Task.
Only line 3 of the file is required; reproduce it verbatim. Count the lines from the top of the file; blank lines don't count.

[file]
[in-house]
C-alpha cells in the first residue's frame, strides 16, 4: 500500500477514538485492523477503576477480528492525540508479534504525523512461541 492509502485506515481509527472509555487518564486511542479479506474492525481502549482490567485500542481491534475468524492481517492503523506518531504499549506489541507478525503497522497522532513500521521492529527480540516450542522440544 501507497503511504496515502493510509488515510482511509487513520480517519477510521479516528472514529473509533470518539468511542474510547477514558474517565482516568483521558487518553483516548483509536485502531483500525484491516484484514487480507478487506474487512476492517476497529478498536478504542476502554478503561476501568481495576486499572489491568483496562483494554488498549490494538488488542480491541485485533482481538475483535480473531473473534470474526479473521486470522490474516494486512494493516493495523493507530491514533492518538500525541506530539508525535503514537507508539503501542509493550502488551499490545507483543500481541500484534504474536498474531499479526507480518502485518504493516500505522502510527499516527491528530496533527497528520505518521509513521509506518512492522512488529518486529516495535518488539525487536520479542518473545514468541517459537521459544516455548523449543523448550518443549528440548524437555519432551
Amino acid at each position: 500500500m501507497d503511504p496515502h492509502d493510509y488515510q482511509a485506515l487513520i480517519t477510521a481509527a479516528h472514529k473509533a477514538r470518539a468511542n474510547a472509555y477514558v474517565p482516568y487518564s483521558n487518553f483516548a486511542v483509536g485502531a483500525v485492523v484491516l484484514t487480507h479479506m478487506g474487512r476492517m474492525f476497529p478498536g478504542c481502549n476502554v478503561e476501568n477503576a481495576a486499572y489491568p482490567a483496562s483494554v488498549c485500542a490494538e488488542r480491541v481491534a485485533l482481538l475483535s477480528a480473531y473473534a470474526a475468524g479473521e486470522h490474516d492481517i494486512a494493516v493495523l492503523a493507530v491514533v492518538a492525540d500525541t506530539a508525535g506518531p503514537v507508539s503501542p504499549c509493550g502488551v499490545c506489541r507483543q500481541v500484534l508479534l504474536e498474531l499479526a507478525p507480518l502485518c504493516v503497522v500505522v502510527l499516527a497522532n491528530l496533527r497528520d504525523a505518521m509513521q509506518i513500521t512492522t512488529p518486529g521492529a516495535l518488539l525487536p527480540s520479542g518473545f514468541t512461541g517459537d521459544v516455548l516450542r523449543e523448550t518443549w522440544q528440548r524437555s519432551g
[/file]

Amino acid at each position: 500500500m501507497d503511504p496515502h492509502d493510509y488515510q482511509a485506515l487513520i480517519t477510521a481509527a479516528h472514529k473509533a477514538r470518539a468511542n474510547a472509555y477514558v474517565p482516568y487518564s483521558n487518553f483516548a486511542v483509536g485502531a483500525v485492523v484491516l484484514t487480507h479479506m478487506g474487512r476492517m474492525f476497529p478498536g478504542c481502549n476502554v478503561e476501568n477503576a481495576a486499572y489491568p482490567a483496562s483494554v488498549c485500542a490494538e488488542r480491541v481491534a485485533l482481538l475483535s477480528a480473531y473473534a470474526a475468524g479473521e486470522h490474516d492481517i494486512a494493516v493495523l492503523a493507530v491514533v492518538a492525540d500525541t506530539a508525535g506518531p503514537v507508539s503501542p504499549c509493550g502488551v499490545c506489541r507483543q500481541v500484534l508479534l504474536e498474531l499479526a507478525p507480518l502485518c504493516v503497522v500505522v502510527l499516527a497522532n491528530l496533527r497528520d504525523a505518521m509513521q509506518i513500521t512492522t512488529p518486529g521492529a516495535l518488539l525487536p527480540s520479542g518473545f514468541t512461541g517459537d521459544v516455548l516450542r523449543e523448550t518443549w522440544q528440548r524437555s519432551g